GOP: White House injecting "political considerations" into HealthCare.gov rollout

Republicans are stepping up their investigation of the flawed HealthCare.gov rollout this week, with the House Oversight and Government Reform Committee suggesting that the administration demanded a last-minute change to the website that would prevent unregistered users from viewing prices.

In a letter to the Office of Management and Budget's Chief Information Officer, Steve VanRoekel, and the Chief Technology Officer, Todd Park, Oversight Chairman Rep. Darrell Issa, R-Calif., and four other Republicans allege that "political considerations" motivated the White House to ask the contractors building the website to violate OMB-advocated best practices in information technology.

"Given the information gathered by the Committee thus far, we are concerned that the Administration required contractors to change course late in the implementation process to conceal ObamaCare's effect on increasing health insurance premiums," the letter says. "We believe that the political decision to mask the 'sticker shock' of ObamaCare to the American people prevented contractors from using universally accepted and OMB-advocated IT 'best practices' in the development and roll out of this massive federal government IT project. When prudent design and programming decisions are subordinated to politics, the result is the chaotic mess we have today."

The letter cites briefings provided to the committee staff by CGI Federal, the contractor hired to build the website, where CGI officials repeatedly alluded to what "the White House wants." The committee also says CGI told them that the ability to shop for health insurance without registering for an account first - a move the administration has said was made to ensure users were aware of the subsidies for which they were eligible - was made "in late August or early September," just weeks before the site's launch on Oct. 1.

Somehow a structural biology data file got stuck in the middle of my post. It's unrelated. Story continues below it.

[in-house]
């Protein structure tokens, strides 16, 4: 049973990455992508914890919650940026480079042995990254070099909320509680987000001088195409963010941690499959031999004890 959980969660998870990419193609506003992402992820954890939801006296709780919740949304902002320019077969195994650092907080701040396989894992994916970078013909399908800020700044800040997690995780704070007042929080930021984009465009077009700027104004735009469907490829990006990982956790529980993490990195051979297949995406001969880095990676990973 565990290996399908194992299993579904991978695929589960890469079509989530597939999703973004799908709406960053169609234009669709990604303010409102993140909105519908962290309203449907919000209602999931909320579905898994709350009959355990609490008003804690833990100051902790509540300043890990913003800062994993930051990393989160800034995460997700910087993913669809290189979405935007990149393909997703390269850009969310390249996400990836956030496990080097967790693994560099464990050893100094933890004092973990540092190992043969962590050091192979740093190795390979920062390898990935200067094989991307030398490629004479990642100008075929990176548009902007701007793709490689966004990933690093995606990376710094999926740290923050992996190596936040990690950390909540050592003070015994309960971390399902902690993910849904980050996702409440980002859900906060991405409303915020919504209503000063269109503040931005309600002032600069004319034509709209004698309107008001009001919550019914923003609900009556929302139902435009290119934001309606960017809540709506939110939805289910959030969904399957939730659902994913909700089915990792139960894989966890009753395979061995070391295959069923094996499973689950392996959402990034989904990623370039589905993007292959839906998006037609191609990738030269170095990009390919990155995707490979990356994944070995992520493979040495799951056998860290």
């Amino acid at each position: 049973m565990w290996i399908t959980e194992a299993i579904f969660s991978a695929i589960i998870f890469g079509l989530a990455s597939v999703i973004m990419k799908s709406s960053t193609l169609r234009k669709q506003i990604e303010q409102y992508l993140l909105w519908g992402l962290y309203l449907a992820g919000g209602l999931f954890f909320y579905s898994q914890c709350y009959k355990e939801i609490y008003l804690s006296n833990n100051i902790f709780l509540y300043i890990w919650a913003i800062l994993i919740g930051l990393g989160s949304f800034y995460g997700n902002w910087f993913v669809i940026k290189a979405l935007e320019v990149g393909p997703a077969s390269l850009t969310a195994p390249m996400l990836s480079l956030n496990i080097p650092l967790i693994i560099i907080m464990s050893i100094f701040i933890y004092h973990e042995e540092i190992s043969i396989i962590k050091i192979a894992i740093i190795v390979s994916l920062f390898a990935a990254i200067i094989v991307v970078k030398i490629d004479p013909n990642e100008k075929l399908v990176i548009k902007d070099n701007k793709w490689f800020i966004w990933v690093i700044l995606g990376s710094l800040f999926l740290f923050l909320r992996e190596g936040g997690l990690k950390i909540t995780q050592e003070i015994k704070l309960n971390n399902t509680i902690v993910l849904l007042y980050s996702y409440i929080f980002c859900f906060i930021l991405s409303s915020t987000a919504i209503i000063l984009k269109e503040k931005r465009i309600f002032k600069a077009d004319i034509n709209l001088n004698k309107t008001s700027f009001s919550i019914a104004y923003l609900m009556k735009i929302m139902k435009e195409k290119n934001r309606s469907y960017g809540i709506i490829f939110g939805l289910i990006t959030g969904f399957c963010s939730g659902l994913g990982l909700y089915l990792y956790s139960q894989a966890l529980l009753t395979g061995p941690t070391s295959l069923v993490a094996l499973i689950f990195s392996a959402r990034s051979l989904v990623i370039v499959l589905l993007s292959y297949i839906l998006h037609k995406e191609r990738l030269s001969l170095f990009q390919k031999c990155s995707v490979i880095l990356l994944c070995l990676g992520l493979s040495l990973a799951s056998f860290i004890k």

Democrats on the Oversight Committee sent out their own letter Tuesday saying the GOP mischaracterized the meetings with CGI officials and omitted other responses they gave "to create an unsubstantiated narrative."

"Your letter omits a series of questions asked by Committee staff and answered by CGI officials that directly contradict your assertions. For example, in response to a question by Committee staff, CGI officials stated that they had no knowledge of any White House role in specific decisions relating to the website. CGI officials also stated that they had seen no evidence of political considerations affecting operational decisions about the website. And when asked if they were aware of any political intervention by anyone at the White House, CGI officials answered, 'No, sir,'" the letter said. "Instead, CGI officials told Committee staff that they were well aware that effective implementation of the Affordable Care Act website is a top priority of the White House, and that CMS officials routinely stressed the importance of its proper functioning. "

The GOP has already scheduled a House Energy and Commerce Committee hearing for Thursday entitled, "Implementation Failures: Didn't Know or Didn't Disclose?" at which several of the top contractors working to implement the law are expected to testify. Earlier this month, Issa and Sen. Lamar Alexander, R-Tenn., the top Republican on the Senate Health, Education, Labor and Pensions Committee, also sent a letter earlier this month to Health and Human Services Kathleen Sebelius last month asking about the alleged architectural problems with HealthCare.gov.

Multiple Republican lawmakers have demanded that Sebelius testify before Congress. She is scheduled to testify before the House Energy and Commerce Committee next Wednesday, citing a scheduling conflict with the Thursday hearing, which has left the GOP crying foul.

"The refusal of Secretary Sebelius to appear at this week's hearing shows that this administration is still not prepared to be straight with the American people. Every day new questions about the president's health care law arise, but candid explanations are nowhere to be found," House Speaker John Boehner, R-Ohio, said in a statement. "This decision continues a troubling pattern of this administration seeking to avoid accountability and stonewall the public... hope President Obama has a greater appreciation for the role of oversight and orders his Secretary to fully cooperate with all congressional inquiries."

  • Rebecca Kaplan

    Rebecca Kaplan is a political reporter for CBSNews.com.

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